I’m not to proposing you avoid going to the grocery store.  Most of us need to shop for food at least once a week.  I’ve read books on ‘Once a Month Cooking’ or even prepping your food on Sundays.  It is possible to wait for what you ‘want,’ but impossible to avoid getting things you ‘need.’

Let’s talk more about things you want.  We make plans to buy a widget, think a bit about if we can live without it and ultimately save the money to purchase it.  This is a planned purchase and not what is causing your house to be cluttered.  It is the multiple unplanned purchases that you have made that is one of the causes of clutter.

Here is an example from my home. I have an admission to make.  I own 5 vacuums.  Yes, that is right.  FIVE.  How in the world did this happen?

  • One vacuum was my daughter’s when she was in college.  I fixed it, but she had already bought one to replace it.
  • The second vacuum is a vintage Electrolux canister.  I used that for my wood and tile floors, as well as cobwebs in the corners, etc.
  • The third is a Hoover upright that I used for my carpet.
  • The fourth is another Hoover upright that is perfect for pet hair on hard wood.
  • The fifth is a german made canister unit that I found new with tags at a thrift store this past spring.  I absolutely love it and it has replaced all of my vacuums.

This problem seems easy to solve.  I should just get rid of the first four vacuums, right?  Here is what I found out after purchasing (without saving, planning or needing) the fifth machine.  Our garbage service does not accept anything that has a motor and/or electrical cord.  Several larger thrift/rummage stores do not accept vacuums.  I would not feel right about selling them as they are all over 5 years old and we have pets.

If I had known all of this, I probably would have thought twice about purchasing the last vacuum.  I would have questioned myself a bit more on whether I really needed it or not.  I would have investigated on how to get rid of my four vacuums before buying the fifth

This is one extreme example of how clutter in the home happens; and worse yet, the inability to purge it.  We purchase things because we want to ‘upgrade.’  We purchase items to replace something that doesn’t work as well.  We purchase stuff that we have forgotten we already have or misplaced.  It goes back to buying clutter we want and do not need.

If you are battling the never-ending war on clutter in your home, take some time this weekend before purchasing stuff without thinking about if it is truly needed.  Pat yourself on the back.  Put the money saved in a jar for a rainy day fund.   Better yet, for your next vacation!




Posted in Growth, Happy Planner, New Office, Seasons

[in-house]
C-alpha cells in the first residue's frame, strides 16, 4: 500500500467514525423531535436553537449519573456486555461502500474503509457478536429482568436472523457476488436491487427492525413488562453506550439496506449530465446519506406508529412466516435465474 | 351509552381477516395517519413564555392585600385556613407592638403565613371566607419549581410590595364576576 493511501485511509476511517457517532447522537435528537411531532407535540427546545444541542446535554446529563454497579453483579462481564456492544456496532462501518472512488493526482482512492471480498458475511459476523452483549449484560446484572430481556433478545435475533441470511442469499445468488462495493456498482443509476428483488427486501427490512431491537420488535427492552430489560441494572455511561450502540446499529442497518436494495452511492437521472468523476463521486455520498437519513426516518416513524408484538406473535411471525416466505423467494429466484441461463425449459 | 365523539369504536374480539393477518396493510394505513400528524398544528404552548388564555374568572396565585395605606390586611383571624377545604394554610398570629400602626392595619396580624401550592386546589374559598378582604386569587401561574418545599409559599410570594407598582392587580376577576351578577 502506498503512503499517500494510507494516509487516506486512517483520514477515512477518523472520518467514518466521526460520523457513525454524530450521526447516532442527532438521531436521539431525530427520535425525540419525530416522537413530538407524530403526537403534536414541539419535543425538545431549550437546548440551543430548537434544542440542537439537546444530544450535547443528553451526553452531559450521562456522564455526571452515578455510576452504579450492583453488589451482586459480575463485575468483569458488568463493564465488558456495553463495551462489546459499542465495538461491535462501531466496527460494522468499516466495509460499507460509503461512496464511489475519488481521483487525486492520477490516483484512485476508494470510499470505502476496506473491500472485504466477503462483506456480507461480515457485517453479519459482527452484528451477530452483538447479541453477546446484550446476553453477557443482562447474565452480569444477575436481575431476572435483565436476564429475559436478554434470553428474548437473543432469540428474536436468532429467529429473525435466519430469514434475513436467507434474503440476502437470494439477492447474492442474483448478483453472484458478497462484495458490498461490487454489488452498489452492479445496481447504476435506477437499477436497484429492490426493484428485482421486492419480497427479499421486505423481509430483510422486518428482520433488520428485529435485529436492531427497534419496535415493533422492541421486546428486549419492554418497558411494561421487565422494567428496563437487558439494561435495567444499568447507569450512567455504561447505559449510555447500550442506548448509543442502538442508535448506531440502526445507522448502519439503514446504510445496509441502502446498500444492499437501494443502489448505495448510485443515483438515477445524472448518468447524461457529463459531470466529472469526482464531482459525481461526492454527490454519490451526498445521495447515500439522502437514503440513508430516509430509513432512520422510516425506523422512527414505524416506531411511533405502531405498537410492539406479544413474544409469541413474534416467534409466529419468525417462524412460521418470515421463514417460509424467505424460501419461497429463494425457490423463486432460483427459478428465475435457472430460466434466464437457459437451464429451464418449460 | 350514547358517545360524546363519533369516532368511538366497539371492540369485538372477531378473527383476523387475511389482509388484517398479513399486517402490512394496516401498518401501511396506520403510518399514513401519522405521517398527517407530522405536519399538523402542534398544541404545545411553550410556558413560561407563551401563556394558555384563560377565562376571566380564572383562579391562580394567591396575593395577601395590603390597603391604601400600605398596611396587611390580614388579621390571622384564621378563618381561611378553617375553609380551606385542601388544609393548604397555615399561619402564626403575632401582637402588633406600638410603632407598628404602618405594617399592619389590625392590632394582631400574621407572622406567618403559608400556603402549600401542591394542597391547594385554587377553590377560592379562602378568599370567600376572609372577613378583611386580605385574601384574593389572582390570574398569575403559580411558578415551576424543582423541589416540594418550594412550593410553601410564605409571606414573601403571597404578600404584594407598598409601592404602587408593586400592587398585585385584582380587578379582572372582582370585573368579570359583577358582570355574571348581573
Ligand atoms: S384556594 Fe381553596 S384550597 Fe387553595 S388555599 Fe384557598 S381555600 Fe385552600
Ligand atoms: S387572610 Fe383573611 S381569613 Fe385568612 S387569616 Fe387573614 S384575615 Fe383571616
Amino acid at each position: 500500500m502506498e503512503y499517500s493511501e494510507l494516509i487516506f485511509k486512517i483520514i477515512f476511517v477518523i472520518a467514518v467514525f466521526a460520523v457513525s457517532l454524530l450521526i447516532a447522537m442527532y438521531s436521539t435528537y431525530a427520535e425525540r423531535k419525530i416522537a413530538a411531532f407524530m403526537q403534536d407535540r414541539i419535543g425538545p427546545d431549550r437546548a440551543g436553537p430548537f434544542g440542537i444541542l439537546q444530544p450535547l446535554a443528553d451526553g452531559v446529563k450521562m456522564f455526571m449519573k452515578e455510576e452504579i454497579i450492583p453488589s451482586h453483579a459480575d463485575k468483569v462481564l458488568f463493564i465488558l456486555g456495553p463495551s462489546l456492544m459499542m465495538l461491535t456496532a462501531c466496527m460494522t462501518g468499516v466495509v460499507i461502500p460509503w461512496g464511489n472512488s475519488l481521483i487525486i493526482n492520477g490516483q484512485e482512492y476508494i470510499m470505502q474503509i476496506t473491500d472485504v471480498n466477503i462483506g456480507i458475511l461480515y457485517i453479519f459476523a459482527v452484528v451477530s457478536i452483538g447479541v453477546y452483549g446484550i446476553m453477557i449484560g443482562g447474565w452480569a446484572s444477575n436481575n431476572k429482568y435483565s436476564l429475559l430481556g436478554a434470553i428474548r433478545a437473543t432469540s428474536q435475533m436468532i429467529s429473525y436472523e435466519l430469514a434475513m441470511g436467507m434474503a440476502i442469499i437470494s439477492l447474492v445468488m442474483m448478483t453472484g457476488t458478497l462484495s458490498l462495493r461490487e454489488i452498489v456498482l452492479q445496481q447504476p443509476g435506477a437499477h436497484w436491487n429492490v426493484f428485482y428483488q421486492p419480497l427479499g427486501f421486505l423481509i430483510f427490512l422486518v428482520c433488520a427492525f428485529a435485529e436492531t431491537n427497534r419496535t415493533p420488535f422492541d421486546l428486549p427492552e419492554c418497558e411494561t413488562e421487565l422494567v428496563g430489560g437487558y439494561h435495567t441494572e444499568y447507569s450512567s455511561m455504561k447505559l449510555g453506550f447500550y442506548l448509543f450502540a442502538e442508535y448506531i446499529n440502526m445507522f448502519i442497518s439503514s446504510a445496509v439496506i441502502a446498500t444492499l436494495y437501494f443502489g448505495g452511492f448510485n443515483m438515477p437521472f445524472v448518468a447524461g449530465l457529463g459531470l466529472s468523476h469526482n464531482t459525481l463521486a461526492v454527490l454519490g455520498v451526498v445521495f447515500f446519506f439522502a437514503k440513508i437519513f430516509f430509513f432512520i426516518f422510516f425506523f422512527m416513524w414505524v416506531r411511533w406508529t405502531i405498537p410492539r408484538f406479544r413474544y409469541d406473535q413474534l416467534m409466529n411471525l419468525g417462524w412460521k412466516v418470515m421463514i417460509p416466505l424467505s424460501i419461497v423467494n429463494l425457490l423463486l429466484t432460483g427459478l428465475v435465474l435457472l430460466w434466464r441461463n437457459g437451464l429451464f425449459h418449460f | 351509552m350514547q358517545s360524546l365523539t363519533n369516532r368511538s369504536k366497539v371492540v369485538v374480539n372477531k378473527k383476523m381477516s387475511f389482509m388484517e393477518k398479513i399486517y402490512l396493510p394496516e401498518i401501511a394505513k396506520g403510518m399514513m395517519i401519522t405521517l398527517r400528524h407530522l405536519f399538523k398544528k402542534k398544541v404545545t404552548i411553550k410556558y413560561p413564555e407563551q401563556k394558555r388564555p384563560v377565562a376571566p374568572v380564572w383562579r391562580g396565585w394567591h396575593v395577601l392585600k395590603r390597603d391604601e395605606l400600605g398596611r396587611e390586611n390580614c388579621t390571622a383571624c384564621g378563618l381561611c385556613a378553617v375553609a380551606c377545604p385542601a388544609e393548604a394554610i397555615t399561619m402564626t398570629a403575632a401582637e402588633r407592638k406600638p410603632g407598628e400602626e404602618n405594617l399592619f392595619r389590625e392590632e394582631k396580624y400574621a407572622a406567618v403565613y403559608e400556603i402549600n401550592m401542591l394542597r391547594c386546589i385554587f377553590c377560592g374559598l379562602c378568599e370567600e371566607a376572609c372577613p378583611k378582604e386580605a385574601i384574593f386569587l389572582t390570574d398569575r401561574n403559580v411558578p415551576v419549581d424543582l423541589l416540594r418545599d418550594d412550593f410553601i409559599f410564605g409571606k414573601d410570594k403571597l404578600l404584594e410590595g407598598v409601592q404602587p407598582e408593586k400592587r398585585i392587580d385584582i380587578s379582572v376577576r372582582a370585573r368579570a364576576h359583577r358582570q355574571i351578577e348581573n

The Heat is Back

No, it is not Indian Summer here in Central Illinois.  We were getting spoiled with weather in the 50-70 degrees; and, windows open day and night.  I shouldn’t complain as I’m not in the path of Hurricane Florence.  I just prefer the winter over the summer.  The more snow we get, the happier I am.

I’m obviously NOT working up in the attic today and I missed going up there in the early morning, when it was cool.  I had an appointment this morning, then travel to the next town to go grocery shopping.  I live in a small town that is without a grocery store, so I travel about 10 miles to pick up some items needed for dinner.  While there, I met up with friends and had lunch at their local fast food joint.  By the time I got home, the attic was way too hot.

I worked a bit on my office.  After a while, I needed to change gears.  I realized I had never pulled out the instructions on the Vintage Simplicity pattern.  It was as I thought.  One of the possibilities does not have ruffles, so I can use that for my male or uni-sex aprons.  The instructions are easy and straightforward.  Ditto for the instructions on the adult bib patterns.

I looked at the menu on my calendar.  Then I realized when making it up, I assumed the weather would remain cool.  85 degrees and we are having mexican tortillini soup, cornbread and….wait for it…..Pumpkin Bread for dessert.  It’s mid September, the leaves are falling; and, not too early for fall favorites.  However, it doesn’t fit with the weather and the central air running.

It’s Friday!  What are your plans for the weekend?  We are babysitting our son’s dog (grand-puppy) and I’ll continue purging the office.  I’m determined to have it done before Friday of next week, when the heat is supposed to finally break. After that, I can start designing my first prototype apron and bib!

Everyone have a great weekend and we hope those of you affected by Florence are safe and you receive all assistance needed.